Stylistic devices are used in speech with the same aim of intensifying the emo-tional or logical emphasis that the information transferred should convey. Stylis-tic devices are represented by two categories: I. "figures of thought" (tropes, from the Greek tropos ‘turning’), which de-viate from common usage mainly in the meaning of words, i.e. when a word (or a combination of words) is used to denote an object that is not usually correlated with this word; this double meaning creates what is called an image; II. "figures of speech" (rhetorical figures, or schemes), whose stylistic effect is achieved by means of an unusual arrangement of linguistic units, unusual construction or extension of an utterance, etc.; in other words which deviate from normal language mainly in terms of syntax. This arbitrary division of stylistic means into expressive means and stylistic devices does not necessarily mean that these groups cannot overlap. On the contrary, the striking effect of many a stylistic device is based on the logical or emotional emphasis contained in the corre-sponding expressive means and vice versa: a formerly genuine stylistic device can become an expressive means (idioms at large).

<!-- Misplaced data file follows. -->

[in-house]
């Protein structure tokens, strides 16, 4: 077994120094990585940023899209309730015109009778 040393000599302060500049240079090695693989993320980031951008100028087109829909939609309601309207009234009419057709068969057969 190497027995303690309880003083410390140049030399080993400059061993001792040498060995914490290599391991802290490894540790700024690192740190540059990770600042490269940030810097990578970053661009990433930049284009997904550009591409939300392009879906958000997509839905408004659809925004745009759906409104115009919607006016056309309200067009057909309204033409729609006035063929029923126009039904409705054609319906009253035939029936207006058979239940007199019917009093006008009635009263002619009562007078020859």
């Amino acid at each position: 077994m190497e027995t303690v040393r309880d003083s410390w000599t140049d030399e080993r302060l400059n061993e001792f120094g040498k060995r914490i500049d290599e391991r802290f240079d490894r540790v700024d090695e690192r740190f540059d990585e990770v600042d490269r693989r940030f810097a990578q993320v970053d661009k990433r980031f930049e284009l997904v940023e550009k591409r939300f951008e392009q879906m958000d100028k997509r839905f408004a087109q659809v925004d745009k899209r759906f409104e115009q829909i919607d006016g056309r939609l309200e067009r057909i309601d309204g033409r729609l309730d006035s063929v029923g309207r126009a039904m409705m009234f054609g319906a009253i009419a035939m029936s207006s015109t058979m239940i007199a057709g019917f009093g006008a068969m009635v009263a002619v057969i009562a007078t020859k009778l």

Figurative Language is used to express a particular feeling or encourage imagi-nation by a well-developed means of creating images, its purpose being to im-prove the effectiveness, clarity, and enjoyment of both written and oral commu-nication.
Figurative language has developed alongside rhetoric, both rooted as far back in history as the times of such classical rhetoricians as Aristotle, Quintillion, and Cicero.
Rhetoric is usually defined as the art of persuasion. Aristotle and Quintillion de-veloped a system of methods and tools of persuasion claiming that a rhetorical discourse should consist of
- "invention" (developing arguments)
- "disposition" (organizing one's subject)
- "style" (the means of persuasion).
In the modern era "style" and “disposition” (as well as “invention”, though) are still very important form-making categories. They are known as stylistic language means.